Adding Pictures in the Computer

The advantage of having astronomical pictures in the computer allows the astrophotographer to do a lot of processing tricks that would require a lot more work if done in the darkroom. The gain in contrast and color saturation in stacked images has been shown in striking quality in published deep sky photos. Those photographs have been created by printing several negatives of the same object on to of each other on the same print. The process is difficult and requires attention to a lot of detail like
  • aligning the different negatives correctly
  • adjusting the individual exposure for each original
  • going through a sequence of many steps without tolerance for error



    In a computer lots of those tasks can be simplified and the whole process becomes much easier. Now what is the idea behind stacking negatives?
    First a weakly exposed negative cannot be printed conventionally without loss in contrast. Stacking several negatives allows for much higher color saturation.
    Second film grain or general the noise of the image is reduced. The signal noise ratio is increased with the square root of the number of stacked images.
    Third the exposure range of film or other detectors can be increased. Areas that are over saturated in a long exposure might be visible in shorter exposures. Thus combining short and longer exposures yield an increased dynamic range.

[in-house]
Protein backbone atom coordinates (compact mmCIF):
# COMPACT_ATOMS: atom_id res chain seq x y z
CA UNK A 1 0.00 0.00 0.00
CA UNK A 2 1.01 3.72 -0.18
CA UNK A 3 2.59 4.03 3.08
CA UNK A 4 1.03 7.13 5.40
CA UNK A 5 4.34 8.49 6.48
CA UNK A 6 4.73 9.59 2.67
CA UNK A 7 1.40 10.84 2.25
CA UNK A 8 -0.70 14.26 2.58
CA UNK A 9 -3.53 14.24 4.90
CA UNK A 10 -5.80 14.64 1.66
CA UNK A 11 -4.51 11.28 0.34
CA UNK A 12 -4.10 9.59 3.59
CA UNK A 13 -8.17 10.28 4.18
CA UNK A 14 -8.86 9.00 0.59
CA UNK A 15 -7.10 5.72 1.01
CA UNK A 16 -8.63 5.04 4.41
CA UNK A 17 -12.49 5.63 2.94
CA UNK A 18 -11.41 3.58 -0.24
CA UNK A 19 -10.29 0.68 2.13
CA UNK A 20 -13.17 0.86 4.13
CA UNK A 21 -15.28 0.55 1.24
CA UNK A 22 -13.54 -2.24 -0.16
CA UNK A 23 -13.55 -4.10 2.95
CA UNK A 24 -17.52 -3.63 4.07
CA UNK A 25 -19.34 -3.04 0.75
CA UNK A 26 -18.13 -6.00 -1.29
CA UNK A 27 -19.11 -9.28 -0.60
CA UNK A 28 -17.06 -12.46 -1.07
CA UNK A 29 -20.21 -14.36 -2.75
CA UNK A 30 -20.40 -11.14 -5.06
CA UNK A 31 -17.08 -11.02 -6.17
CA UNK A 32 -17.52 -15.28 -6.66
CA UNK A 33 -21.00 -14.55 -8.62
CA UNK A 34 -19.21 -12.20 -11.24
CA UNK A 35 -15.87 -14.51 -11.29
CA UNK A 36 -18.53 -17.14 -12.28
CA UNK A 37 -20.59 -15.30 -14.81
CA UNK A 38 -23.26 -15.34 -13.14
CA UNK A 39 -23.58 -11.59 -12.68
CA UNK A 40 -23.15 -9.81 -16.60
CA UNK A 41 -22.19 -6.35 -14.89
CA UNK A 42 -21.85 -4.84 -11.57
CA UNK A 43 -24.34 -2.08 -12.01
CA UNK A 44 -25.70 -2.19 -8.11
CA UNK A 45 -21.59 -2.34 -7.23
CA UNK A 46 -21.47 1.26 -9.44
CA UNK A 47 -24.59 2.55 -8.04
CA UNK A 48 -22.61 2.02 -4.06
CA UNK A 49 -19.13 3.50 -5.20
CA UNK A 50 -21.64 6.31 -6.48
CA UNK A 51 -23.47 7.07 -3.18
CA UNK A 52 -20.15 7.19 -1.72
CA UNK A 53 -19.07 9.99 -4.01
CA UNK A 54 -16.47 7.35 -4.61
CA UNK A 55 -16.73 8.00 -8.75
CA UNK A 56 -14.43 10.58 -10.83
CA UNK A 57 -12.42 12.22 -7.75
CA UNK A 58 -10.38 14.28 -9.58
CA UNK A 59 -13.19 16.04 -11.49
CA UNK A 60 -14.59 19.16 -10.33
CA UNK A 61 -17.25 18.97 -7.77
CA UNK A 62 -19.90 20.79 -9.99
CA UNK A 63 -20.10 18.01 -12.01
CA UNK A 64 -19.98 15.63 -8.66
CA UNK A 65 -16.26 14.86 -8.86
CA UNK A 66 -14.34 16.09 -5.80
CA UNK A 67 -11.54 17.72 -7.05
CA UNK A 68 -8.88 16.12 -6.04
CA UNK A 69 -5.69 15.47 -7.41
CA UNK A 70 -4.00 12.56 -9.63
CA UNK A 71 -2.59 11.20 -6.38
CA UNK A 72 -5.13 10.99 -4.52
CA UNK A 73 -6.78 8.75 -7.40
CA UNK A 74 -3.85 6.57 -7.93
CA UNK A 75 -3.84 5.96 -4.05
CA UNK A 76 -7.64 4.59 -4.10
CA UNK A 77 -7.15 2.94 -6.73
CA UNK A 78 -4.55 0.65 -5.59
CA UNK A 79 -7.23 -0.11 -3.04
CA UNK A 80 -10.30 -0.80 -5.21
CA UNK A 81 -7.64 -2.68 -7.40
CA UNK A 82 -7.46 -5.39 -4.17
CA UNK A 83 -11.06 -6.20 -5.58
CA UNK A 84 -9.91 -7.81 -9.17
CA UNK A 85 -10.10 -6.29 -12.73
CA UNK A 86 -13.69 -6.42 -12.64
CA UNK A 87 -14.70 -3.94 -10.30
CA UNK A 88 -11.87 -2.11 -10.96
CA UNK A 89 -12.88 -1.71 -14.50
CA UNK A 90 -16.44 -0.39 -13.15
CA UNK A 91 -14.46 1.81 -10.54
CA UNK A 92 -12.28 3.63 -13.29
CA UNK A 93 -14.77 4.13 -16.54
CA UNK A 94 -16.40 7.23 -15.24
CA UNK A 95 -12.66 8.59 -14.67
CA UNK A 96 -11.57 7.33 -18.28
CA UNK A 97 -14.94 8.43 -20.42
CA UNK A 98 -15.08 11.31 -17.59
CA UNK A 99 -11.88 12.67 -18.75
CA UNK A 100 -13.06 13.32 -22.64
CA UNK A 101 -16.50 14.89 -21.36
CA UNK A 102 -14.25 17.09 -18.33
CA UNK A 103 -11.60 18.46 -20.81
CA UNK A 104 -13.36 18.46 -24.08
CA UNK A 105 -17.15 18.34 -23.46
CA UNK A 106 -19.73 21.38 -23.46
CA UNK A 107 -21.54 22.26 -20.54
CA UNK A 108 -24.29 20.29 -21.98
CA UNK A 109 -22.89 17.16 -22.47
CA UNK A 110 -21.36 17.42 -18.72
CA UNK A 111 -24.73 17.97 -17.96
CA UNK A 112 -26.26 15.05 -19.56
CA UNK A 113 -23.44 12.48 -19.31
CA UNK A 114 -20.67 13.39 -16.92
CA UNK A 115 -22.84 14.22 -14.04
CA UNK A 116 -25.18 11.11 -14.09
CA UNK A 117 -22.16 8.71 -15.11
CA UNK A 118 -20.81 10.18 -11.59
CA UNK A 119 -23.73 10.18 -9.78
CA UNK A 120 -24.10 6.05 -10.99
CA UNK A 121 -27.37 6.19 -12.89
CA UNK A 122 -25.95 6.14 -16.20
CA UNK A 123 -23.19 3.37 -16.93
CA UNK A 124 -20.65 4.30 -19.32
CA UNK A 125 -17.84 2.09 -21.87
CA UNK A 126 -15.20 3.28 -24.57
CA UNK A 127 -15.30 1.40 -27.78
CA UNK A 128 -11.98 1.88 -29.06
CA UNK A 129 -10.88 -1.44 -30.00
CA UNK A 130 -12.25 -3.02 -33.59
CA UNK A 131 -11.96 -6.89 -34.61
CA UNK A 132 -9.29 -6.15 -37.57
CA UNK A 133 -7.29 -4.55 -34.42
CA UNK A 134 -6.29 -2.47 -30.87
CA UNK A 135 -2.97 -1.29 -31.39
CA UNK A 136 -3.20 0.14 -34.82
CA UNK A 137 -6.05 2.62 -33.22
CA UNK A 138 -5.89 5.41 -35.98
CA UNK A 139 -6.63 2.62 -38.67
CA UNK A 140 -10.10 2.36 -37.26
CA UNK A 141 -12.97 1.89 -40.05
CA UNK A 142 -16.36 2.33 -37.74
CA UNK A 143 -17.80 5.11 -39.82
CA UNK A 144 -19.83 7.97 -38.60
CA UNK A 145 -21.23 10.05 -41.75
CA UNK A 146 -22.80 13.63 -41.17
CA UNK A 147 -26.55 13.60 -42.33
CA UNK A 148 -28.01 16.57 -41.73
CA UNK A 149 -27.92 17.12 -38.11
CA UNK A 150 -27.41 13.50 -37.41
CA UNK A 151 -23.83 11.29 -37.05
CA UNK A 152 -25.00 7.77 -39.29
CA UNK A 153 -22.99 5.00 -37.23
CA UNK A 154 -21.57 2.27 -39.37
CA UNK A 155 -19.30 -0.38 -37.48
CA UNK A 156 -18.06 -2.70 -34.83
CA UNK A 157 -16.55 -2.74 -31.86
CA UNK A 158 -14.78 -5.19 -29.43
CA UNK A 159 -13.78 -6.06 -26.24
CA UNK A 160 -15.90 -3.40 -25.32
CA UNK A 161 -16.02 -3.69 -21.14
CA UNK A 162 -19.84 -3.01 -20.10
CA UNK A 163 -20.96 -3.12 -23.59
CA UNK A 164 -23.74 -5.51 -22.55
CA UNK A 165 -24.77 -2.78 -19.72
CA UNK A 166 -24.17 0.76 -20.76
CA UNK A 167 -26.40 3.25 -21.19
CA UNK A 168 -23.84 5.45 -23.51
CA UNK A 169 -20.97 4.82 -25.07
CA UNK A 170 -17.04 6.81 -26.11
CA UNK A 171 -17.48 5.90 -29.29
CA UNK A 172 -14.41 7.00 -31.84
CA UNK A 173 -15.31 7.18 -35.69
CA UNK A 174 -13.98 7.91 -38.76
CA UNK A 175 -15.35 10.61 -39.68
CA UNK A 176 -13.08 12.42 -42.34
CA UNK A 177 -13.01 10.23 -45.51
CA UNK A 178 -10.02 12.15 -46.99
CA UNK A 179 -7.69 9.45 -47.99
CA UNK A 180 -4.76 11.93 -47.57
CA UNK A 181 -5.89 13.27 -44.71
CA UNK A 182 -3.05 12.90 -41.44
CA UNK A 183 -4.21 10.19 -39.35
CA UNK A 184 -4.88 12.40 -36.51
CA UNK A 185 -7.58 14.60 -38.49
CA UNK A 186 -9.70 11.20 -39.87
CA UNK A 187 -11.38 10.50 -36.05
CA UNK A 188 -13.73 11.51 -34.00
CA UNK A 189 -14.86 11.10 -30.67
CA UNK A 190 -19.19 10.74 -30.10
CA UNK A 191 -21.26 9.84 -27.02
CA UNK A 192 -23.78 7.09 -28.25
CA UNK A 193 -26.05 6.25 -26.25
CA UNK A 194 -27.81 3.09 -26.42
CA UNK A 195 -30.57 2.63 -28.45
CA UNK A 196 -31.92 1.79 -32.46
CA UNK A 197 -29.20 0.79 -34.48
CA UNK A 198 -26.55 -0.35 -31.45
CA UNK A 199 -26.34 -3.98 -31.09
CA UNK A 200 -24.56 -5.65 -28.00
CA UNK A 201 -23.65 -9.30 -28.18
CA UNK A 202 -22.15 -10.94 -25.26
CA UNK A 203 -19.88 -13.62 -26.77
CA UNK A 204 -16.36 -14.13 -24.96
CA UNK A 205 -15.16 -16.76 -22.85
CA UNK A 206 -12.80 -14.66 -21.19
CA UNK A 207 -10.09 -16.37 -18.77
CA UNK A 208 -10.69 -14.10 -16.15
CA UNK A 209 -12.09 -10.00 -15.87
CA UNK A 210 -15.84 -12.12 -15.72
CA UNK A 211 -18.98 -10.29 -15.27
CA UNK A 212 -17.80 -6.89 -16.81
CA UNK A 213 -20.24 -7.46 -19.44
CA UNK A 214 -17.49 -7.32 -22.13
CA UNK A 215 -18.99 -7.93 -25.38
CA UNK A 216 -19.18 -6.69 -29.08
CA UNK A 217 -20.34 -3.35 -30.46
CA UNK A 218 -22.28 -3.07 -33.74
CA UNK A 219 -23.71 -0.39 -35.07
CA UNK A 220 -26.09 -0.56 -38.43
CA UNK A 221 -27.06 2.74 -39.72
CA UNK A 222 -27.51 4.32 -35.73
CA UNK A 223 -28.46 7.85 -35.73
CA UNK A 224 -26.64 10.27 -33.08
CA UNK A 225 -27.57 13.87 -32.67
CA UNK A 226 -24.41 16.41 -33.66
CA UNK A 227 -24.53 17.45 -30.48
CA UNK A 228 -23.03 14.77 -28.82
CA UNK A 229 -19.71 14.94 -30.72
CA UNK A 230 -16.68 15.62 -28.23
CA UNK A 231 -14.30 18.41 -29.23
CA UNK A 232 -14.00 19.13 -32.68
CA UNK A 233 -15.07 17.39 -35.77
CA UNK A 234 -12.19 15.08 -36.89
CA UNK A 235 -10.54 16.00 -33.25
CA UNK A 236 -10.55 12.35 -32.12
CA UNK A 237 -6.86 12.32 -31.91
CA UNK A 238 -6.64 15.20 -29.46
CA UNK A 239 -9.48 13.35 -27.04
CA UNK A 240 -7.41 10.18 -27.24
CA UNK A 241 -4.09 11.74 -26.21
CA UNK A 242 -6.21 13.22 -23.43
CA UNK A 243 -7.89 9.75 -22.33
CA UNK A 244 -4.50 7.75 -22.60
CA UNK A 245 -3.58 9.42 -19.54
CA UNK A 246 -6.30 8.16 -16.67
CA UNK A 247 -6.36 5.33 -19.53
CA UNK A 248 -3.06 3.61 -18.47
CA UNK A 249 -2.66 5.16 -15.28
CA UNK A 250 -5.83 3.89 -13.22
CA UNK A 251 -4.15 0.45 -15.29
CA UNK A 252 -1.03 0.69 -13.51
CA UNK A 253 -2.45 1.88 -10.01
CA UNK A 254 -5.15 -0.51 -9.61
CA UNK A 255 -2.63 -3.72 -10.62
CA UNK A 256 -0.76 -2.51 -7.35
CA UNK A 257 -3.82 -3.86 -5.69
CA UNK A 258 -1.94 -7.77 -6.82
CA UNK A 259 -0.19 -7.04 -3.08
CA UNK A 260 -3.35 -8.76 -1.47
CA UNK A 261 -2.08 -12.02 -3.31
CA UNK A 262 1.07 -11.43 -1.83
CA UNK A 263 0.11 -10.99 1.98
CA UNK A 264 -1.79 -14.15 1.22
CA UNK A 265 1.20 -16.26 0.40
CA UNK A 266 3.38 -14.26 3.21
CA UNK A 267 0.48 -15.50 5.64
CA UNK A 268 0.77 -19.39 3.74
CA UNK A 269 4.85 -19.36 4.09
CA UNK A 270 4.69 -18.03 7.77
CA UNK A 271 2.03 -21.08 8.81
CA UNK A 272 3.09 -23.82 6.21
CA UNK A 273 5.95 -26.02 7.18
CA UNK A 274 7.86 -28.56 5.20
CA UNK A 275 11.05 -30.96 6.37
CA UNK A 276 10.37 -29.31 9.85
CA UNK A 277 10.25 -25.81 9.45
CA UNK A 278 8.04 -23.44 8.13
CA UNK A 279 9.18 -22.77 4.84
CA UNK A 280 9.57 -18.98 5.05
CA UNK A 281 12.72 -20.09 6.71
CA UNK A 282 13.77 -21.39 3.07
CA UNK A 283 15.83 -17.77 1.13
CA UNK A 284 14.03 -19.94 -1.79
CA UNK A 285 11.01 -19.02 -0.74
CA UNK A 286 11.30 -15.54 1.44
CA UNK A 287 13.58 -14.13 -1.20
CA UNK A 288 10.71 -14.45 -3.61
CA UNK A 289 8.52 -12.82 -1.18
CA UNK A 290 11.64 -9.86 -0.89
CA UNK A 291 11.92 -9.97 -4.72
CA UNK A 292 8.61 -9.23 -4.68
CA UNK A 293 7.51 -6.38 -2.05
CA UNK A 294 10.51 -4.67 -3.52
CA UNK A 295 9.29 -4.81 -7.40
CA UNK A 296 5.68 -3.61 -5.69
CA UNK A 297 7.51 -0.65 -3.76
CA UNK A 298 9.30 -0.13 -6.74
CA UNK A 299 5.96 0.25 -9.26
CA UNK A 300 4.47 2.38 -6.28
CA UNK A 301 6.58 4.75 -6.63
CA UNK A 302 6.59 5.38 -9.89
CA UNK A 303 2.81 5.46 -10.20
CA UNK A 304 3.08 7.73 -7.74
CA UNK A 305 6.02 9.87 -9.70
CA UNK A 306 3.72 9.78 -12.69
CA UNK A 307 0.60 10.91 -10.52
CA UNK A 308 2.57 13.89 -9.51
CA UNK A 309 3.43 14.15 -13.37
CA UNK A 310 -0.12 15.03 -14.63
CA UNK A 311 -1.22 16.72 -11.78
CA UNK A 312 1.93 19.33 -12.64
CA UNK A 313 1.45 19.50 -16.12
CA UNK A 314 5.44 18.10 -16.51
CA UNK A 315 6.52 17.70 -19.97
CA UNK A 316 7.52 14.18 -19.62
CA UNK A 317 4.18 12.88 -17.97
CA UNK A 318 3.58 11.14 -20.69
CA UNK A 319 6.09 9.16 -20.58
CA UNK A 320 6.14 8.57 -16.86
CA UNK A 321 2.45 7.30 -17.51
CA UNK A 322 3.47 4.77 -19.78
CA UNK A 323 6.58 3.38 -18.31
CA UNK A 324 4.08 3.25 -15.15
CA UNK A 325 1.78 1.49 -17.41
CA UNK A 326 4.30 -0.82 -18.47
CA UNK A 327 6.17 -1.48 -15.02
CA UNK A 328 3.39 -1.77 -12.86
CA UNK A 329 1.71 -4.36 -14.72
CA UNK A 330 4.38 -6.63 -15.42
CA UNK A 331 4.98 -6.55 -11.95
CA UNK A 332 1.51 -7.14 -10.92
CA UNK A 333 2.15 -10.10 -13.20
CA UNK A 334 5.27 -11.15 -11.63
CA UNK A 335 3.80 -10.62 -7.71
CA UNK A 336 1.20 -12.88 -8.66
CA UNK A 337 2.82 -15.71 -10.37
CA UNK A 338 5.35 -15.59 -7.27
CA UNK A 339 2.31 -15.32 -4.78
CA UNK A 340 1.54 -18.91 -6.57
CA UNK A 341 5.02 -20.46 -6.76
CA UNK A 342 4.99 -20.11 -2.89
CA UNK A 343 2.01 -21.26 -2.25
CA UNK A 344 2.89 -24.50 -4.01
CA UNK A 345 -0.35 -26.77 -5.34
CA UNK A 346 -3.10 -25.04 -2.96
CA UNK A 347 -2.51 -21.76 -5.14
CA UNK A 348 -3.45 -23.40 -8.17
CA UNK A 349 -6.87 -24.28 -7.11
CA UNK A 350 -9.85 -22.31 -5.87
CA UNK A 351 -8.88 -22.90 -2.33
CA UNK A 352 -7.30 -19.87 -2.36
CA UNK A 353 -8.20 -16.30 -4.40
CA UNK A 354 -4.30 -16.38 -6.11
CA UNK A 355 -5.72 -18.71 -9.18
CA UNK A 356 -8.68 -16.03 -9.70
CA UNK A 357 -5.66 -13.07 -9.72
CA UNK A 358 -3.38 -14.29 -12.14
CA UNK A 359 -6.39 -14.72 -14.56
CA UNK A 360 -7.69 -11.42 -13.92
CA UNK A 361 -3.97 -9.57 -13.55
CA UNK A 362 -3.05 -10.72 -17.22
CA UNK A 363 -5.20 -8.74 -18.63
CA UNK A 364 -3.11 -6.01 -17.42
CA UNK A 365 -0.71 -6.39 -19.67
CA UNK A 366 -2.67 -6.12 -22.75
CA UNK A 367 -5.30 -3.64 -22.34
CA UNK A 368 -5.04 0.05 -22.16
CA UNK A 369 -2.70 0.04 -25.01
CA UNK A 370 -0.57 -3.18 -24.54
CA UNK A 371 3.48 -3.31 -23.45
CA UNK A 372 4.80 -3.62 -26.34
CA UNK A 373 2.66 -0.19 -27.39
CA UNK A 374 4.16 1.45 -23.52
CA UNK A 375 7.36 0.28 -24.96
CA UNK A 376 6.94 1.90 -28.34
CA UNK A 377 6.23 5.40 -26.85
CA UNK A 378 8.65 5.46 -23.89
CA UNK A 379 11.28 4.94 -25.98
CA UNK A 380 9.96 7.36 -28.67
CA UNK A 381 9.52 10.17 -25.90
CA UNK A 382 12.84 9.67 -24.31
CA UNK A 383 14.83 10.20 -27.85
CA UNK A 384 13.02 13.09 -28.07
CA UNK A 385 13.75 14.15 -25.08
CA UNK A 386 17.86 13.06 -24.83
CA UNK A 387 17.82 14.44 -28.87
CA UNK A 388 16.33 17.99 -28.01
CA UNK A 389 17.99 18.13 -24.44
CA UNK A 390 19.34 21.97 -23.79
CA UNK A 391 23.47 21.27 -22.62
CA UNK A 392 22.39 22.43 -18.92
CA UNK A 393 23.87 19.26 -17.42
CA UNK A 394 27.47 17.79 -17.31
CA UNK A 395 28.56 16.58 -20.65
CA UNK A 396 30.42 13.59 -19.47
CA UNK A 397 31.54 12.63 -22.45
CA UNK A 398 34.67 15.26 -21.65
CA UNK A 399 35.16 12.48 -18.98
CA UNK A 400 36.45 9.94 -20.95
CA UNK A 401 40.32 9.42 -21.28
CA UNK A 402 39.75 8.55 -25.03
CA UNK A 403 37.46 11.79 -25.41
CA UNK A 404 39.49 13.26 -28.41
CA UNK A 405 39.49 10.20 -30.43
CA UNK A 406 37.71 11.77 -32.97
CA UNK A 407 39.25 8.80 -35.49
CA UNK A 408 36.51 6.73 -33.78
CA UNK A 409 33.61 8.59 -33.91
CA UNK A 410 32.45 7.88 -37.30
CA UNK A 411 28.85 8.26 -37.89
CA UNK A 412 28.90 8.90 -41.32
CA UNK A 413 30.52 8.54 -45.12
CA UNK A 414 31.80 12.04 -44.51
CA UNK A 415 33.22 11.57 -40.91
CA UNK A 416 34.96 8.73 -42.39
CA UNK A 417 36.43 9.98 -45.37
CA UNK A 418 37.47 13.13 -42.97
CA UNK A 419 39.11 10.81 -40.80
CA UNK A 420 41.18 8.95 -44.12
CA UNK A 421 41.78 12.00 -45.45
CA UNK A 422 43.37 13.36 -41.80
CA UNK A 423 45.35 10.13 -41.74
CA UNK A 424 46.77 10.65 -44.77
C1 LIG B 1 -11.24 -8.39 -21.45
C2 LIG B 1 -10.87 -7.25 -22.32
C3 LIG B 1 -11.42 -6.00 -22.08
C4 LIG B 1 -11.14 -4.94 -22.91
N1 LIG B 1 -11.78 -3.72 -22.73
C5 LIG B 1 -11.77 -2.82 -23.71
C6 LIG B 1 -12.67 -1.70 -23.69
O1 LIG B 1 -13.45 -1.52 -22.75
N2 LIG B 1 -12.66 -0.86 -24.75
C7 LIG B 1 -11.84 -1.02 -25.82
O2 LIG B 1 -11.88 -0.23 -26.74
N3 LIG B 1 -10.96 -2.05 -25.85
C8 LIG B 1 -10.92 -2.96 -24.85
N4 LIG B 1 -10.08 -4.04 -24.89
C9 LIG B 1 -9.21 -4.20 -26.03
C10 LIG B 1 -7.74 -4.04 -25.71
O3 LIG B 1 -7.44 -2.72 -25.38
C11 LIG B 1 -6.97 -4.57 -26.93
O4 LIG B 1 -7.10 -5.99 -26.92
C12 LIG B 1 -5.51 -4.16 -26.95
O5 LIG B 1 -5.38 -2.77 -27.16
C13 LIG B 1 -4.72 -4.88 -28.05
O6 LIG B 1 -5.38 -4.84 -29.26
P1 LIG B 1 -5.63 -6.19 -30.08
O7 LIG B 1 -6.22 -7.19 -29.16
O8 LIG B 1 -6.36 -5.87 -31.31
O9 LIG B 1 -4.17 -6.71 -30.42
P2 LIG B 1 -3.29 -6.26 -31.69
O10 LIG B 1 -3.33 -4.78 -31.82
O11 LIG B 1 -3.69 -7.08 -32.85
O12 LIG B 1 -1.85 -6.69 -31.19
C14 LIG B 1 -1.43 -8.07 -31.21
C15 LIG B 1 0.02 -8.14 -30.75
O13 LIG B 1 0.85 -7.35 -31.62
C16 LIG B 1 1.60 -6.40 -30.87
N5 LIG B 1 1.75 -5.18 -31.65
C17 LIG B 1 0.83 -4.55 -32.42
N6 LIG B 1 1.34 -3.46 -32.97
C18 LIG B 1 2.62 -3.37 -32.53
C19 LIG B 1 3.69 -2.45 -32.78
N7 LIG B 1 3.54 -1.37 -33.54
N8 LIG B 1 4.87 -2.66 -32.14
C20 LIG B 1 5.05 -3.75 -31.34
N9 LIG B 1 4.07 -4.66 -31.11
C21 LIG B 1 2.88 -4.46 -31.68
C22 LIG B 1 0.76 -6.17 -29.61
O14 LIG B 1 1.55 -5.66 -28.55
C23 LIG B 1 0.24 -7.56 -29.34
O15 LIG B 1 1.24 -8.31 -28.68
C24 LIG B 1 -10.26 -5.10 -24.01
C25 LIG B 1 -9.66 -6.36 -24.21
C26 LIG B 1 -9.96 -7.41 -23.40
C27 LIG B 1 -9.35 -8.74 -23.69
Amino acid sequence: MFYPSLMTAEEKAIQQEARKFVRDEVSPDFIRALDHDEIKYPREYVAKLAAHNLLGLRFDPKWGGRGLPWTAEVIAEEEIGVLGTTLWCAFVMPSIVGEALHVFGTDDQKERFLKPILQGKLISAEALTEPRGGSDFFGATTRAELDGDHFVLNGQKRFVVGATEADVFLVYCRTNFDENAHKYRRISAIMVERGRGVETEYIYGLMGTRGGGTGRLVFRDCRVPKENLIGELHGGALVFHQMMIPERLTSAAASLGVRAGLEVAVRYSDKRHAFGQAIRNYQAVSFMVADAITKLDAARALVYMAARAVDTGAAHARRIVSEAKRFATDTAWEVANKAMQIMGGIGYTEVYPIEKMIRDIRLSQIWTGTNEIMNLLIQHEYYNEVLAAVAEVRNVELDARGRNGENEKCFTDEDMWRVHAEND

Some of these ideas were tested in the following sequence. Three exposures of the orion nebula (1 min 5 min and 60 min) were transferred to PhotoCD and then processed. First a set of stars that were nicely spread over the pictures was identified in all three photos. From that set the transformation matrix (displacement, rotation and stretch) was computed. With the matrix elements it is easy to write a little program that precisely stacks two pictures and saves the added picture to disk. More pictures can be added to the sum to create an arbitrary number of pictures in the stack. All pictures were adjusted in brightness to use the available dynamic range to full extend. The pictures were added with 25% 25% and 50% weight with 50% for the longest exposure. Then the gamma for the pictures was increased to 1.7. The result is shown in the following sequence

    Picture 1
    Picture 2
    Picture 3
    Sum of 1, 2, 3

    Gamma =1.7

    Stacking result                                                        Image 3 with Gamma =1.7

    (Click on images to get 800x500 pixel version)

    We see that both images are very similar. It is very difficult even in the enlarged versions to see the improvements. One has to look at very small detail to see the difference. The question is why? Surprisingly the answer is because it was done in a computer. Many of the results that are normally achieved in the darkroom only when stacking negatives can be accomplished in a computer with a  single image.

    The stretch of contrast and adjustment of color saturation can easily be done in the computer.
    The reduction of noise is not really noticeable in a small number of stacked images. Remember it is proportional to the square root of the number of images. At two images it is barely a factor of 1.4 which is not really visible.
    The problem of exposure saturation doesn't really happen with deep sky objects. Most pictures there are weakly exposed anyway.

    So with the help of the computer most of the work achieved in stacking negatives can be accomplished in a result from a single original.

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